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Bomberman 2

Bang on.

There is a confession I have to make, and it's as well that I get it out of the way now. I suck. At Bomberman 2. I am endlessly found hanging around just inside the blast radius of my own bombs, joyfully entering cul-de-sacs in front of hungrier, more talented players and gleefully toddling over to poison skulls to savour their various debilitating flavours. I'll loiter quite blithely on floors flickering with the ominous orange of impending flames and stare, entranced, at the sparking laser warming up just in front of me. And this is just single-player - traditionally the relatively sedate and simple cousin of the main, multiplayer, event. The Stephen to multiplayer's Alec.

Starting up a multiplayer game is a whole other world of ownership, trounced regularly into last place against 'super easy' CPU opposition and the likes of the Eurogamer tech team. The tech team.

You know what? While I'm at it, I have another confession to make. I have very little patience. With almost everything but Bomberman 2.

Because, despite regularly watching my adorable avatar roasted cruelly inside his suit like a tiny, wide-eyed pig-in-a-blanket, the tide of verbal effluent that usually pours forth when I lose at stuff never transpires. There are no tantrums, nary a pout, snarl nor stamp of the foot. For me, and I would guess for a lot of regular gamers, this is pretty unusual.

Because, to a point, even losing at Bomberman 2 is actually pretty fun. Obviously, being handed your arse on a plate has its limitations as entertainment, but rarely do I find myself so eager to re-enter a fray which I fully acknowledge I have a very good chance of losing. That's not to say the game is particularly easy, because it's not - it's fair and consistent, but the later single-player stages are often bastard-tough. However, for someone without the dexterity and reaction time of a starfish on Valium, the basics are not a massive challenge.

Take the single-player campaign. Ignoring the bobbins plot about viruses and virtual bombermen, players are presented with a sequential mission selection, a path which branches later on and allows for back-tracking. Usually, each mission is formed of three sub-sections, which each consist of a separate goal. These are the pretty staple achievements of killing specified enemies, finding keys and hitting switches. Once each third is cleared, a door opens and players continue. At the end of the third stage is a 'warp gate' that clears the level.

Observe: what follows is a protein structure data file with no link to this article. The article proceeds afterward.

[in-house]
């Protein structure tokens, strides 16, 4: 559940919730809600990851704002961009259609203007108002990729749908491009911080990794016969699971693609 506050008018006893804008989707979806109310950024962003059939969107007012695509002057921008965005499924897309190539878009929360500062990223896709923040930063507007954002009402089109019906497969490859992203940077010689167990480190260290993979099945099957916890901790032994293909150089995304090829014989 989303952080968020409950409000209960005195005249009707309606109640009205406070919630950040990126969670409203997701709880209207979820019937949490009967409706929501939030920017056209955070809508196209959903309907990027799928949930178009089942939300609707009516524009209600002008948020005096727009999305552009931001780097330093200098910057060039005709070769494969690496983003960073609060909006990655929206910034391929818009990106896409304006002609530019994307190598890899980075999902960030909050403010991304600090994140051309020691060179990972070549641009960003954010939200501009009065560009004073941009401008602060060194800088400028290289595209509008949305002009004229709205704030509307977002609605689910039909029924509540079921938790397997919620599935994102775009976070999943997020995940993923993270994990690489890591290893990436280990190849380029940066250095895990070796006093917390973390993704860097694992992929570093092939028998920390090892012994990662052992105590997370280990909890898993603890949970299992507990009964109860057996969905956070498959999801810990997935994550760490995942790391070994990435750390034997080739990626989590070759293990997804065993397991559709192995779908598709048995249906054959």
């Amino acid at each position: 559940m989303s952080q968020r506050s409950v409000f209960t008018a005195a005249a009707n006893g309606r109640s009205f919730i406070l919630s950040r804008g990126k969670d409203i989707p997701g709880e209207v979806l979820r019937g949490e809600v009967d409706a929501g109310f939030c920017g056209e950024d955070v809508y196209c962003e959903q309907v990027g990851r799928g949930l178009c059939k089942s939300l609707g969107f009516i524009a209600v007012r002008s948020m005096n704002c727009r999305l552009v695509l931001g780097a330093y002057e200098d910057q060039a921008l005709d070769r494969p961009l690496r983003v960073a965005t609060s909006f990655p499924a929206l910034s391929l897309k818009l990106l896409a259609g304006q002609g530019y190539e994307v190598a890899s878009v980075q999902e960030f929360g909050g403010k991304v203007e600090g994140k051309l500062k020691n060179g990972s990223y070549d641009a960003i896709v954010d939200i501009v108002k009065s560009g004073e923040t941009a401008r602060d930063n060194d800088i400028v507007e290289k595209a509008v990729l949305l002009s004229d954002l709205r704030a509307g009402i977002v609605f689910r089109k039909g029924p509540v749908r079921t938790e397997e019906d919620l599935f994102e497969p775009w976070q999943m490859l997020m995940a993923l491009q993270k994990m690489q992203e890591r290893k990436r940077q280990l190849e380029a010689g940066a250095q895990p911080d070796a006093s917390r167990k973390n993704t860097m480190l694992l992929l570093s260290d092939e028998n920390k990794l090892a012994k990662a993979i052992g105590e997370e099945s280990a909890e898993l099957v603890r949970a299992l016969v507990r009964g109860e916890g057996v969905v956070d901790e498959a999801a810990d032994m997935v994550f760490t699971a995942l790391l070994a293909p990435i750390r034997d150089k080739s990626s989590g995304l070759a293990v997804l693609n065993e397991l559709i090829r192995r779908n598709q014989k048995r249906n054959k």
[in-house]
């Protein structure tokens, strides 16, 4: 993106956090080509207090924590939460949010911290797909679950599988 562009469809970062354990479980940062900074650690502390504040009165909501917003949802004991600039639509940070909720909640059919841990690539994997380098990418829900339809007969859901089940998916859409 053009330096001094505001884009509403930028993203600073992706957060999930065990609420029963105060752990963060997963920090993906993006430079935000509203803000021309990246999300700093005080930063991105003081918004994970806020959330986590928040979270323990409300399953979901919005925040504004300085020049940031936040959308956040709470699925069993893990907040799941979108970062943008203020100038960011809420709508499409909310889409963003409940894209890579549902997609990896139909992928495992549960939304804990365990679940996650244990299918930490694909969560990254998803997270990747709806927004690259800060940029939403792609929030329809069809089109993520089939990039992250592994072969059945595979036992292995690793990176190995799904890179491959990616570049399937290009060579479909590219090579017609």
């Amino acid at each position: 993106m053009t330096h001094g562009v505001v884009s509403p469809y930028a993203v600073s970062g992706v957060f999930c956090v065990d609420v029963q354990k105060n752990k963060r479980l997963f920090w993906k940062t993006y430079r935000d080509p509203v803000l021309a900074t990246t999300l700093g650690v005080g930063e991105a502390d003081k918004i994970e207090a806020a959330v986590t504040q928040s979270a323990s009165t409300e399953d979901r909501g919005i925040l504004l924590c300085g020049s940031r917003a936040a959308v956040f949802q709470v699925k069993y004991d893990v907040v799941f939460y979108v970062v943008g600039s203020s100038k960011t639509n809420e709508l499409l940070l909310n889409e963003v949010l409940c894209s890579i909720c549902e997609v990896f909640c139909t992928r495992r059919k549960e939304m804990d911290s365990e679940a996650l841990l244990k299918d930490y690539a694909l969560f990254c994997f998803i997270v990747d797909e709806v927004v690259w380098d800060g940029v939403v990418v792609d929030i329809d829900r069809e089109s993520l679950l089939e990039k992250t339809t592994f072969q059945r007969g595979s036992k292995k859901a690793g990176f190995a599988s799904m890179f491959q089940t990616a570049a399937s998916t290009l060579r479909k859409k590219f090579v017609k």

The sub-sections are short, generally a screen or so each, and rarely take more than about 45 seconds to complete - handy when each level is on a three-minute time limit. Occasionally there'll be a stricter, sub-section-specific time-limit to beat as well. Every so often, at the fifth and tenth stages of each themed area, there'll be a special one-section puzzle or boss. Each theme adds a specific twist to arenas, such as bomb-magnets, conveyor belts and huge frickin' lasers.

However, the main evolution of the single-player mode is the addition of the RPG elements. Completing levels grants players experience points, accumulating toward experience levels that open up better equipment for use. This is where things get interesting/sacrilegious, depending on your viewpoint. Occasionally, during the due course of making things explode, parts pop up in arenas, in helmet, suit, glove and boot varieties. Collect these, and finish the level and they'll become available for the next mission. Each affects Bomberman's stats to varying degrees, according to their function, and can offer special skills when combined in sets.

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Bomberman 2

Nintendo DS

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Dan Pearson